Home and Garden
Finally, with the beginning of daylight saving, the evenings are long enough to spend time in the garden after tea.
The dog is still behaving like a puppy and the she-wolf is always keen for a game of tennis ball, so they're pretty pleased about daylight saving too; dozing by the fire in the evenings does appeal, in our dogs' world, but there's more fun to be had outdoors.
Of course, there are challenges; last weekend we had to have a discussion regarding the fact that my freshly dug potato patch wasn't actually a purpose-built bone garden and in fact was not an appropriate place for dog food storage.
There were also a couple of minor points to be made about interesting smelling compost. The portable bins I wrote about in autumn have worked brilliantly. To recap, the bins are just a series of boards that slot together. I've had one in each of my three garden beds since May, each filled with a mixture of horse manure, pruning mulch and pea straw. Two weeks ago I took the boards off the bin in the potato bed before digging it over and the compost has brewed nicely, helped along by a large population of worms that were probably happy to move to higher ground over winter, as that particular bed became pretty sodden with all the wet weather.
While there is a lot of physical work to do in spring - digging gardens, pulling weeds and mowing lawns that grow back right behind the mower, it's a good idea to factor in some more restful jobs as well. I also spent part of the weekend potting up seedlings and planting more seed trays.
As well as the time of year when plants and weeds take off, spring is also the time when pests and diseases can appear. If you're closely observing your plants, you have more chance of noticing any problems early, and nipping them in the bud, so to speak. Hence another enjoyable “chore” I like to do regularly is to take a cup of coffee (this is a ploy; because my hands are busy with the coffee I don't get distracted into weeding) and slowly wander right around the garden. It's easy to rush past plants every day without stopping to observe them. As well as problem-spotting, it's satisfying to see what you've grown; this year I planted cornflowers for the first time since I was a child and I love their pretty flowers.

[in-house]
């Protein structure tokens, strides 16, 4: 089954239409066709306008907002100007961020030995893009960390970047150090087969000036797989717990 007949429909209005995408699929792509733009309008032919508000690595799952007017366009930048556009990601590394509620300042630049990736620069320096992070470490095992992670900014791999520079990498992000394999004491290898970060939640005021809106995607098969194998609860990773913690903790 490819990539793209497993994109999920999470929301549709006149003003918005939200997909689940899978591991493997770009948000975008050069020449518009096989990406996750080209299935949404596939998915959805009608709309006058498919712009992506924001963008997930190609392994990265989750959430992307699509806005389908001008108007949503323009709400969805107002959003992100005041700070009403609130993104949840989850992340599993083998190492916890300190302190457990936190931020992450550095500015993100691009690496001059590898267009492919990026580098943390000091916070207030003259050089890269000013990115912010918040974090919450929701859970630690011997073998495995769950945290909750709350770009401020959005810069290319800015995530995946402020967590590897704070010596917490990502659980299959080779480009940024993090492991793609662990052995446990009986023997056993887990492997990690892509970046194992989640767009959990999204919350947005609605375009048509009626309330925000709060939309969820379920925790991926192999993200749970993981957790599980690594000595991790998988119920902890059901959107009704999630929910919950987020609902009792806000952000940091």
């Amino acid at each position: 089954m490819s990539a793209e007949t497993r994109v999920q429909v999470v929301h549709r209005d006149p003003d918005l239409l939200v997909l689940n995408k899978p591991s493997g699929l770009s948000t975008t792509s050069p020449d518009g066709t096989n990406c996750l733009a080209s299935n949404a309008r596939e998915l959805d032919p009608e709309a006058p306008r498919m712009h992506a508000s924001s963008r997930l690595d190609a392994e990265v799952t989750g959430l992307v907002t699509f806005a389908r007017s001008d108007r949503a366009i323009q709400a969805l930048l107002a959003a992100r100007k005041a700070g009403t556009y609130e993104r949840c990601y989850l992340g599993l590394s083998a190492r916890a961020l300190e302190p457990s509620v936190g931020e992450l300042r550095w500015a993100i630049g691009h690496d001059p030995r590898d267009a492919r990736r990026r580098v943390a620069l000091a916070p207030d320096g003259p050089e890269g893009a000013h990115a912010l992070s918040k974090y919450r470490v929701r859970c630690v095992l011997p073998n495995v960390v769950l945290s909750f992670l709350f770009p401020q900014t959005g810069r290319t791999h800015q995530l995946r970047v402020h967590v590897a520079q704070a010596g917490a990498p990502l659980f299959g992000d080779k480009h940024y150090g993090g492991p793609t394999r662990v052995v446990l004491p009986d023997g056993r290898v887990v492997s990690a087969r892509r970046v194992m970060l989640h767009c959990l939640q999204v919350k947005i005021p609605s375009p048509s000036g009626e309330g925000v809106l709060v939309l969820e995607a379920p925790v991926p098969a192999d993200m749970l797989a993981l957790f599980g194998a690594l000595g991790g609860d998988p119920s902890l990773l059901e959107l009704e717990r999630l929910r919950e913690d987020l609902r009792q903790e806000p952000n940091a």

There are often many ways of tackling a problem, depending on your level of comfort with the solution. Slugs and snails, for example, can be an issue in spring. While I know people who've had success using coffee grounds or egg shells as a slug barrier, I haven't; perhaps because birds scatter our garden soil frequently.
Copper wire is also said to be effective. Slugs apparently don't like to cross it. Beer traps are another popular method of slug control; bury a small, shallow, open beer-filled container to its neck in soil. The theory is that slugs like beer and will crawl in then drown. I've heard of it working but when I tried it, the slugs in my garden announced they were teetotallers on a strict diet of vegetable foliage.
I've tried bug boards with varying success - use an old piece of wood just slightly propped up so slugs and snails can take refuge under it during the day. While they're sheltering there, you can pick up the board and pick off the pests. This seems to work best in damp conditions. If the board is too dry, it's not appealing to them.
Speaking of damp, while you'll see slugs anytime, they are more active at night and like damp conditions - watering vulnerable areas early in the morning rather than in the evening might be a simple solution that makes a difference.
I use a slug and snail bait that doesn't harm pets, wildlife or children and that seems quite effective. Call me paranoid, but I'm still careful where I lay it. With two nosy dogs it pays to be.
What to plant in October
A few of the plants garden guides recommend: lettuce, radish and other salad greens, carrot, peas, climbing and dwarf beans, celery, spring onions and beetroot.
Plant tomato, eggplant, pepper, chilli, courgette, cucumber and pumpkin seeds in trays.
Be sure to cover leafy tips of potatoes and your asparagus bed if we get another frost.
We're almost at the “anything grows” time of year; if it's too cool for some plants in the garden, start off the seeds indoors.
Try something different: if you've never grown herbs before, start simple.
Direct sow parsley and chive seeds, buy a seedling each of rosemary and thyme and plant them in your new herb garden, then sow a tray of basil ready for planting out when it's warmer.
You'll have herbs for every occasion in no time.
- The Marlborough Express